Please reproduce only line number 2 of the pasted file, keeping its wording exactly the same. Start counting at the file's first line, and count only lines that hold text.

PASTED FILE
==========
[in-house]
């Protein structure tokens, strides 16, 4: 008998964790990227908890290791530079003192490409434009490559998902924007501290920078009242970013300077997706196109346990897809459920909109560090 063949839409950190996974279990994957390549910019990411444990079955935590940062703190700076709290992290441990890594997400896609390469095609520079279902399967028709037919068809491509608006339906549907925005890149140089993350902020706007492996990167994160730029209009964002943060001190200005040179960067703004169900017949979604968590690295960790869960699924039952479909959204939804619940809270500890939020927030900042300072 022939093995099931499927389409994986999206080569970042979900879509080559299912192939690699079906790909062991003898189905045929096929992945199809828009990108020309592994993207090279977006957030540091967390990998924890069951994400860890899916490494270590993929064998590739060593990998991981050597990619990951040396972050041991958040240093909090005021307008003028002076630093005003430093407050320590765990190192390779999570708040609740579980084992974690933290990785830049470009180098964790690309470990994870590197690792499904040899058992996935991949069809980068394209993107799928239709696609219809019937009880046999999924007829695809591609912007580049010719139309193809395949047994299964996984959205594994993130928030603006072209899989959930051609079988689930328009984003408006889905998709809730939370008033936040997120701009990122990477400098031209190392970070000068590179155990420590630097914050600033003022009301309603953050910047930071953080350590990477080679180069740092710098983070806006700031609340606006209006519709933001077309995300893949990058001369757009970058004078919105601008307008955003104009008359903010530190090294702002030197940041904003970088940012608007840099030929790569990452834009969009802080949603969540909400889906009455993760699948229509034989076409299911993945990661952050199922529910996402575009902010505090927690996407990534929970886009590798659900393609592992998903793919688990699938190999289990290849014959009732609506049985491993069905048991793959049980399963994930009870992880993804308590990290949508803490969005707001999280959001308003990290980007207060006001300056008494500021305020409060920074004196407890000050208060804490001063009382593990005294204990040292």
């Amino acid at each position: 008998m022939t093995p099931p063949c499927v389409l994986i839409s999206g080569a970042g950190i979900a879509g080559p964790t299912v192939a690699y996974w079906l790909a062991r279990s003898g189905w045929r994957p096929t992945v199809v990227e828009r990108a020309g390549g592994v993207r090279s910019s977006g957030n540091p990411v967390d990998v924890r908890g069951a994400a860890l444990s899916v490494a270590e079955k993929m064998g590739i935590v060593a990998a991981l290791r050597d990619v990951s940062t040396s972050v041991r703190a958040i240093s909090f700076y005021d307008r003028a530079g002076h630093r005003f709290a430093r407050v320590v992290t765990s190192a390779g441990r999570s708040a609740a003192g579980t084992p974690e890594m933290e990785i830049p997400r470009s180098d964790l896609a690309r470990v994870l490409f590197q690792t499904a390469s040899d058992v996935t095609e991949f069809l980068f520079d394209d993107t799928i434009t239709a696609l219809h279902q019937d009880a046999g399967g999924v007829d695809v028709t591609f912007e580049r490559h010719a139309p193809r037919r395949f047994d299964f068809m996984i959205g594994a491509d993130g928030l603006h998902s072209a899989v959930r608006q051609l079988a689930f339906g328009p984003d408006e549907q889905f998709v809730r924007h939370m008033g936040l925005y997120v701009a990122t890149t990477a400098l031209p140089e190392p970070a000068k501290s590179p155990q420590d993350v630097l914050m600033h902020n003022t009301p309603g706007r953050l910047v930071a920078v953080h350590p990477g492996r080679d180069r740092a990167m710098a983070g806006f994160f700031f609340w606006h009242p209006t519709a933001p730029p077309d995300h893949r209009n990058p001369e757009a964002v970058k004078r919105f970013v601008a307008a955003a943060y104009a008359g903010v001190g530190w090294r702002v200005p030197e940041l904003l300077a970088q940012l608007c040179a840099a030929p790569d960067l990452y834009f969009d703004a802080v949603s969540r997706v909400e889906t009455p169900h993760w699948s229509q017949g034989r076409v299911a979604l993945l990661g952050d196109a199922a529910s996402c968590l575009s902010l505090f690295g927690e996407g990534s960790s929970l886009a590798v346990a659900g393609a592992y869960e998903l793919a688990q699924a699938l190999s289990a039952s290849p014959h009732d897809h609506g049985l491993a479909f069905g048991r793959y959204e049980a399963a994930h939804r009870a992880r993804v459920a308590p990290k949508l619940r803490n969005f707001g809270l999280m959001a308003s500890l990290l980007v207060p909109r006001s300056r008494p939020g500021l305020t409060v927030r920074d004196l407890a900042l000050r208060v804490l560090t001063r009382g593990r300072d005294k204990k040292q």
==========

């Protein structure tokens, strides 16, 4: 008998964790990227908890290791530079003192490409434009490559998902924007501290920078009242970013300077997706196109346990897809459920909109560090 063949839409950190996974279990994957390549910019990411444990079955935590940062703190700076709290992290441990890594997400896609390469095609520079279902399967028709037919068809491509608006339906549907925005890149140089993350902020706007492996990167994160730029209009964002943060001190200005040179960067703004169900017949979604968590690295960790869960699924039952479909959204939804619940809270500890939020927030900042300072 022939093995099931499927389409994986999206080569970042979900879509080559299912192939690699079906790909062991003898189905045929096929992945199809828009990108020309592994993207090279977006957030540091967390990998924890069951994400860890899916490494270590993929064998590739060593990998991981050597990619990951040396972050041991958040240093909090005021307008003028002076630093005003430093407050320590765990190192390779999570708040609740579980084992974690933290990785830049470009180098964790690309470990994870590197690792499904040899058992996935991949069809980068394209993107799928239709696609219809019937009880046999999924007829695809591609912007580049010719139309193809395949047994299964996984959205594994993130928030603006072209899989959930051609079988689930328009984003408006889905998709809730939370008033936040997120701009990122990477400098031209190392970070000068590179155990420590630097914050600033003022009301309603953050910047930071953080350590990477080679180069740092710098983070806006700031609340606006209006519709933001077309995300893949990058001369757009970058004078919105601008307008955003104009008359903010530190090294702002030197940041904003970088940012608007840099030929790569990452834009969009802080949603969540909400889906009455993760699948229509034989076409299911993945990661952050199922529910996402575009902010505090927690996407990534929970886009590798659900393609592992998903793919688990699938190999289990290849014959009732609506049985491993069905048991793959049980399963994930009870992880993804308590990290949508803490969005707001999280959001308003990290980007207060006001300056008494500021305020409060920074004196407890000050208060804490001063009382593990005294204990040292």